-Gear. The better you sound, the better you will feel when playing which is important. I often find gear and tone will inspire new ideas and ways of playing in me.
-Education. You always have to be investing in your knowledge and we’ve never had a better time to do that than right now. When I grew up and learned as a beginner I was forced to find just a local teacher, and try and learn through tab books. YouTube didn’t really exist just yet and the access to the information and resources and support we have wasn’t what we have now. We are truly spoiled right now and live in an amazing time.
-Technique. This is the hardest and where a teacher is important and why I still have teachers I work with. Invest in your technique. It will make you more comfortable on the guitar, it will open up your abilities for new styles, genres, licks, speeds or ways of playing and keep the guitar journey fresh and fun for you.
-Support. Find people who bring out the best in you. I’ve had horrible relationships where I had people very close to me tell me that music was stupid, that my goals with it were a waste of time. Get rid of these people ASAP, they are toxic.
3 - Its a marathon not a sprint.
This is very important for beginners and even intermediate players because when you first start the perceived progress is HUGE and very fast. It feels like things go at the speed of light. Your first riff feels amazing and comes quick, then your first song, your first solo. Then it feels like things slow down, mind you they don’t really, but the gratification that was there at the start does.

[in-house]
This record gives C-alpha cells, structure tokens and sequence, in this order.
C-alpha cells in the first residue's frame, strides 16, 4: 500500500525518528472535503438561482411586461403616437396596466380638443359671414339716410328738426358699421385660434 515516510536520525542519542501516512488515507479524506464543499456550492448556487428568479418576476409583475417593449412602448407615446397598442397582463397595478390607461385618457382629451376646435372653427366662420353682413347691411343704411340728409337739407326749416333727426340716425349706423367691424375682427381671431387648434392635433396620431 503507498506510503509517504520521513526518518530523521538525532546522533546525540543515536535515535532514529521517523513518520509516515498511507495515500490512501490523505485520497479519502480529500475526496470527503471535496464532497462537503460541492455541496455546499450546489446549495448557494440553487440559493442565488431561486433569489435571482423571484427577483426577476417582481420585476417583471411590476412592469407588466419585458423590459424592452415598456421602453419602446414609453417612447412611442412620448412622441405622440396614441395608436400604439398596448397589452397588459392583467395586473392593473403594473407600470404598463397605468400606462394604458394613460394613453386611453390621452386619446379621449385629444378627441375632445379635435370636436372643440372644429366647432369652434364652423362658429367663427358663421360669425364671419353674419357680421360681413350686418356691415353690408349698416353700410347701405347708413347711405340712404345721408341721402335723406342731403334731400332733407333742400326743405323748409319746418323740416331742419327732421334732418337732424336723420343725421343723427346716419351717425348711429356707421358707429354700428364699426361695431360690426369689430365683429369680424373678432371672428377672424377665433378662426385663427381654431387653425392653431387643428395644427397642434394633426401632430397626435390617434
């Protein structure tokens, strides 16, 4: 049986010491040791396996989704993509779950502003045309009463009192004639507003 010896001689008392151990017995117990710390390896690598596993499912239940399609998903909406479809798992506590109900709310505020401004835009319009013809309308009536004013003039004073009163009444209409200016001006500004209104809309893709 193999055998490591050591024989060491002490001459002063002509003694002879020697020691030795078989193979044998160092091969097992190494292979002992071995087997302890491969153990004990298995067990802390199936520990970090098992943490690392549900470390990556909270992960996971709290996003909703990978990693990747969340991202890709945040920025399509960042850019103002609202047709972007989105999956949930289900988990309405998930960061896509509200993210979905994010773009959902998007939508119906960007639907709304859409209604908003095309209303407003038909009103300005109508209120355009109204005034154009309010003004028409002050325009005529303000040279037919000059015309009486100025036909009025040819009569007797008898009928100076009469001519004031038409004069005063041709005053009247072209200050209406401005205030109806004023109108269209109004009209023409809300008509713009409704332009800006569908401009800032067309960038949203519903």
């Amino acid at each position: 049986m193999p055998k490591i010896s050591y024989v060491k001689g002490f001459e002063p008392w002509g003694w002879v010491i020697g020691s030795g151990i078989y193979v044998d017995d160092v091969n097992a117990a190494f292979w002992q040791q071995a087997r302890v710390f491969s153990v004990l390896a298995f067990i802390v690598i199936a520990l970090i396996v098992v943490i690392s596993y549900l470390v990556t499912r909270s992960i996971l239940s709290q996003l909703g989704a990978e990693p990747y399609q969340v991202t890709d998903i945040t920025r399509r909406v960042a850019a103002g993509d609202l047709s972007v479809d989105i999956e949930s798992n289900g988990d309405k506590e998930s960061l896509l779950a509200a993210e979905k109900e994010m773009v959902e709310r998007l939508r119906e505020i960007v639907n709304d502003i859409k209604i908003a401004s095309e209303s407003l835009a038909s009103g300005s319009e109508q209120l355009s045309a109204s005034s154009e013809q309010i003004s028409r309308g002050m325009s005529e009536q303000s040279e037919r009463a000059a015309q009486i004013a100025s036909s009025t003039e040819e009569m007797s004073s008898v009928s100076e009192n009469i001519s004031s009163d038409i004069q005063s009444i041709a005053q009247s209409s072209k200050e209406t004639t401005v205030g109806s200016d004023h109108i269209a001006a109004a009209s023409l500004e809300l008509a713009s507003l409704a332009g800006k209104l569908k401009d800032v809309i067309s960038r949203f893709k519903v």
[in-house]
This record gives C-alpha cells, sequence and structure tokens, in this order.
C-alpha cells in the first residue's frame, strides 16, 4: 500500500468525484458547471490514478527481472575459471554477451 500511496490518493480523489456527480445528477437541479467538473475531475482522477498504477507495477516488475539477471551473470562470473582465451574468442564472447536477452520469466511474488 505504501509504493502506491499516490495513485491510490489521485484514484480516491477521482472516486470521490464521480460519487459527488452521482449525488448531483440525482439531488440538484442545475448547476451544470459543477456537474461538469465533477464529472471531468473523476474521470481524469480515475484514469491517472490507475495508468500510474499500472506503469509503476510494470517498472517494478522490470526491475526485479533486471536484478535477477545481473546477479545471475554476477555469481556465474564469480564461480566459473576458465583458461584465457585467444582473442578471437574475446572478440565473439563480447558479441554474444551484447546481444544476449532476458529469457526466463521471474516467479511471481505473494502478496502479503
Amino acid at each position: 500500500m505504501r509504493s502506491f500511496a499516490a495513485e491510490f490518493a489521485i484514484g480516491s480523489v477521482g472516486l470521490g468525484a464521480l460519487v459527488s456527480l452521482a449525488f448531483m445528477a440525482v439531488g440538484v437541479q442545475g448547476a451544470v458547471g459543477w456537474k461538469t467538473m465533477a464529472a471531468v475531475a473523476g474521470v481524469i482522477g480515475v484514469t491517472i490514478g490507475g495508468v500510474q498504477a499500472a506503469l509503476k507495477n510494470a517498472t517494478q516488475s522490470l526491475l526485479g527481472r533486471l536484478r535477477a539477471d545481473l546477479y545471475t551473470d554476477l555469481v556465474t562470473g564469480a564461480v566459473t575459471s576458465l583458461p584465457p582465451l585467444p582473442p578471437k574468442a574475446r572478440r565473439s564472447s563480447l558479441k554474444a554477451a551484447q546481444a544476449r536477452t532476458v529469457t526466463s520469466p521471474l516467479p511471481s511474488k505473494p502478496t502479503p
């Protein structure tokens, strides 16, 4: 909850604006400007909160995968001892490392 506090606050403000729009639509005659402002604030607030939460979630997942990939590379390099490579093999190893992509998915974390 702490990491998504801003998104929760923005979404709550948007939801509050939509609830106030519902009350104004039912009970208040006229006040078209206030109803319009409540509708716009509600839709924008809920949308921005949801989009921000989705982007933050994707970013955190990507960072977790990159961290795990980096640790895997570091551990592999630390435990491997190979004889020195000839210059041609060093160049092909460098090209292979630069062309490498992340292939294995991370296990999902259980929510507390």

You’re still learning riffs, you’re still learning new things but the same buzz isn’t there. The gratification actually continues to slow down the longer you play, so its very important to understand this and know that it is a marathon and not a sprint.
4 - Find balance in your playing and practice.
I know some incredibly technical players with no feel and horrible song writing skills. I know some incredibly knowledgeable musicians who can tell you everything about theory but can’t create anything to save themselves. I know some amazing players who don’t understand how to record themselves or promote themselves and then go without an audience.
Balance to your playing and musicianship is everything. I try and find all of these areas and understand that they are part of being a modern musician and always strive to improve them and learn more in them
To be a modern musician you can no longer just sit in your room or get out and play shows and expect things to come to you. You have to be more entrepreneurial and multi-disciplined/skilled. Enjoy the learning behind all of these areas ;)
5 - Its ok to be different
Own who you are. Own that you’re different. You might be the odd one out in your circle of friends who likes rock music, who dresses different, why? because music changed you as it does all of us who feel called to it. Own it. There is only one version of you, and you only get one shot at this to enjoy it so enjoy it and enjoy the journey. Don’t beat yourself up for not being someone else, or not where you think you should be, this will kill your progress. Own where you are and work at it and enjoy it!
Cam Bird is a Recording Artist, Producer, Composer and Guitar Instructor from Melbourne Australia.
Merch Store: https://teespring.com/nl/stores/cam-bird
Natasha is the owner of Melbourne Performing Arts Academy. Inspired by Orff and Kodaly metholodlogies and music professionals around the globe, she strives to bridge communities through music educcation